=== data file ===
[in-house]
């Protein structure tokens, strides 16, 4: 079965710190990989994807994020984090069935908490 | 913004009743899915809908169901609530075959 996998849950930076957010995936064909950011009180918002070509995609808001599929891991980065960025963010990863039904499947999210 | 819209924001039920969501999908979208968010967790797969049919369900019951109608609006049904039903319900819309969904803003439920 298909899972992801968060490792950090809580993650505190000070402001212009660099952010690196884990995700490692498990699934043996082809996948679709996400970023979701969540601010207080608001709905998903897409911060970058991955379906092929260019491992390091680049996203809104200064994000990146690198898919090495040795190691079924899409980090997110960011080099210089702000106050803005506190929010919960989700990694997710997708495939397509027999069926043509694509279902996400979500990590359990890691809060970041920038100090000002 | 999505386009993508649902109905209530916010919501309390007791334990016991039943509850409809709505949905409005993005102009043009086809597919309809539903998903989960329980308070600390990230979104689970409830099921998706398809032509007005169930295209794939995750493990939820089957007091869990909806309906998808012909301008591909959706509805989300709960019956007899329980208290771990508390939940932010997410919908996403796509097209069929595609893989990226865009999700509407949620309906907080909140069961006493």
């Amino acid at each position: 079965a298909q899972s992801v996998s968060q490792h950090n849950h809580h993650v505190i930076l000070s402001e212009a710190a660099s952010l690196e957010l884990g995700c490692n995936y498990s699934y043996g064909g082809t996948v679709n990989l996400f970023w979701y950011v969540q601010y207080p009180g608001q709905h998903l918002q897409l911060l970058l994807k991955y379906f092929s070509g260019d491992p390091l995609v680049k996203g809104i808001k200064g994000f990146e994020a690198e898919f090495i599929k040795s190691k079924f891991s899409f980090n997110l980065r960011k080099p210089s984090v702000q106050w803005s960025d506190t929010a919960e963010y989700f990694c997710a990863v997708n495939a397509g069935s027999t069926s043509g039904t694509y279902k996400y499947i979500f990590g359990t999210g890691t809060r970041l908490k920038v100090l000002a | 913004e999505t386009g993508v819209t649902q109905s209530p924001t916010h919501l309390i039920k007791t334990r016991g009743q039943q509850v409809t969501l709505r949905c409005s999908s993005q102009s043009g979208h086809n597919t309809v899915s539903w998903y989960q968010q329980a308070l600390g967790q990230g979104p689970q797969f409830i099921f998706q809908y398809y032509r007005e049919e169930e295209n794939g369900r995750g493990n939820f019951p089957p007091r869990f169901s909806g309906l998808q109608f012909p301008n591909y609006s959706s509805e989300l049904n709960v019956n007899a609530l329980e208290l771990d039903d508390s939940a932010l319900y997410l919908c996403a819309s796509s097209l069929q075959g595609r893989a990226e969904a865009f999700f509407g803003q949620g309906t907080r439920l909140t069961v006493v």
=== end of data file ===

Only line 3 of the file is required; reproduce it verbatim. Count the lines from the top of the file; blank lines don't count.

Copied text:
């Amino acid at each position: 079965a298909q899972s992801v996998s968060q490792h950090n849950h809580h993650v505190i930076l000070s402001e212009a710190a660099s952010l690196e957010l884990g995700c490692n995936y498990s699934y043996g064909g082809t996948v679709n990989l996400f970023w979701y950011v969540q601010y207080p009180g608001q709905h998903l918002q897409l911060l970058l994807k991955y379906f092929s070509g260019d491992p390091l995609v680049k996203g809104i808001k200064g994000f990146e994020a690198e898919f090495i599929k040795s190691k079924f891991s899409f980090n997110l980065r960011k080099p210089s984090v702000q106050w803005s960025d506190t929010a919960e963010y989700f990694c997710a990863v997708n495939a397509g069935s027999t069926s043509g039904t694509y279902k996400y499947i979500f990590g359990t999210g890691t809060r970041l908490k920038v100090l000002a | 913004e999505t386009g993508v819209t649902q109905s209530p924001t916010h919501l309390i039920k007791t334990r016991g009743q039943q509850v409809t969501l709505r949905c409005s999908s993005q102009s043009g979208h086809n597919t309809v899915s539903w998903y989960q968010q329980a308070l600390g967790q990230g979104p689970q797969f409830i099921f998706q809908y398809y032509r007005e049919e169930e295209n794939g369900r995750g493990n939820f019951p089957p007091r869990f169901s909806g309906l998808q109608f012909p301008n591909y609006s959706s509805e989300l049904n709960v019956n007899a609530l329980e208290l771990d039903d508390s939940a932010l319900y997410l919908c996403a819309s796509s097209l069929q075959g595609r893989a990226e969904a865009f999700f509407g803003q949620g309906t907080r439920l909140t069961v006493v």